With NASA’s Curiosity rover peacefully chipping away at the Red Planet’s dusty surface, the space agency has successfully launched another probe designed to study Mars’ atmosphere. We’ve seen plenty of evidence to suggest that the Martian planet may have once contained oceans of water, similar to what’s here on Earth, and scientists want to figure out why and how that changed. The Mars Atmosphere and Volatile Evolution probe (MAVEN) will hopefully figure that out.
MAVEN left the Cape Canaveral Air Force Station atop an Atlas 5 rocket early on Monday, beginning what will be a 10-month journey to Mars. The craft’s sole purpose will be to look for clues about the evolution of Mars through its atmosphere, and how it went from possible water world to desolation. Billions of years ago, scientists believe Mars once contained a thick atmosphere, like Earth’s; today, the atmosphere of Mars is estimated to be about one percent as thick as that of Earth.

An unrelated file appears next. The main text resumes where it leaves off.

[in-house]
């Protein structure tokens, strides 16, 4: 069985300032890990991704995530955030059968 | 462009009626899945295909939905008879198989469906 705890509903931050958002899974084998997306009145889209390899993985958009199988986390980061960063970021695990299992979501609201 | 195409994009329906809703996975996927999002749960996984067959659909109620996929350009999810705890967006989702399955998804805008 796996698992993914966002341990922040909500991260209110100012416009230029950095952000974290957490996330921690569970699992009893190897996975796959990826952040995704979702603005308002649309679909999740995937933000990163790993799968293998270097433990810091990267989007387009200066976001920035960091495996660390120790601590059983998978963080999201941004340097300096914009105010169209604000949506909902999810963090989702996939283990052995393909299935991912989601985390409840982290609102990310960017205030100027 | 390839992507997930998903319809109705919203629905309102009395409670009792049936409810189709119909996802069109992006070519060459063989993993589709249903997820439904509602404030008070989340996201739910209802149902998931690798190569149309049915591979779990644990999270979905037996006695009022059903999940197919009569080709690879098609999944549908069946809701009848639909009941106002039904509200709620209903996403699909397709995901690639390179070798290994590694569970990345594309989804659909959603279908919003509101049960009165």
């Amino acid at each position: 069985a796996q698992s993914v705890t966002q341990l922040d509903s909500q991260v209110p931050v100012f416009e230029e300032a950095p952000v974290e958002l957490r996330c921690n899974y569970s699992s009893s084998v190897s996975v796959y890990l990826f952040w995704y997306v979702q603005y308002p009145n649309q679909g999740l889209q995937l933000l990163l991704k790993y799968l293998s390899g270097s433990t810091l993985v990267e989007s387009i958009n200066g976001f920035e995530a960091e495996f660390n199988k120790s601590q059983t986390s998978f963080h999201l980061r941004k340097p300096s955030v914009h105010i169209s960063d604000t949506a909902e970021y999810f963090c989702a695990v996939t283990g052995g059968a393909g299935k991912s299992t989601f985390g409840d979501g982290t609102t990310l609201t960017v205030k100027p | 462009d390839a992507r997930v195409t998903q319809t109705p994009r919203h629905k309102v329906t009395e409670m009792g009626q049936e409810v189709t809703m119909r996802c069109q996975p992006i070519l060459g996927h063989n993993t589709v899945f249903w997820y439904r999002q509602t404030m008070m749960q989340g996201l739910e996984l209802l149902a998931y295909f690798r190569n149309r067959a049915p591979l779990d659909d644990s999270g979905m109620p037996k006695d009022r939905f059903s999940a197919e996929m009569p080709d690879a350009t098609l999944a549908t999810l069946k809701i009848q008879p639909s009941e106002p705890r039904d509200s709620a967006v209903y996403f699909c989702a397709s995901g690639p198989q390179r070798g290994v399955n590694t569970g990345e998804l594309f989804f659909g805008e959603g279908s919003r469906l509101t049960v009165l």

By studying the Red Planet’s upper atmosphere, solar wind environment and other elements, MAVEN might be able to provide researchers with enough data to conclusively reveal why Mars is the way it is. Since MAVEN isn’t expected to arrive for another 10-months, the school-bus-size spacecraft won’t start beaming data back until Sept. 22, 2014 at the earliest. The probe itself is equipped with eight science instruments carrying nine sensors, and weighs in at 5,410 pounds.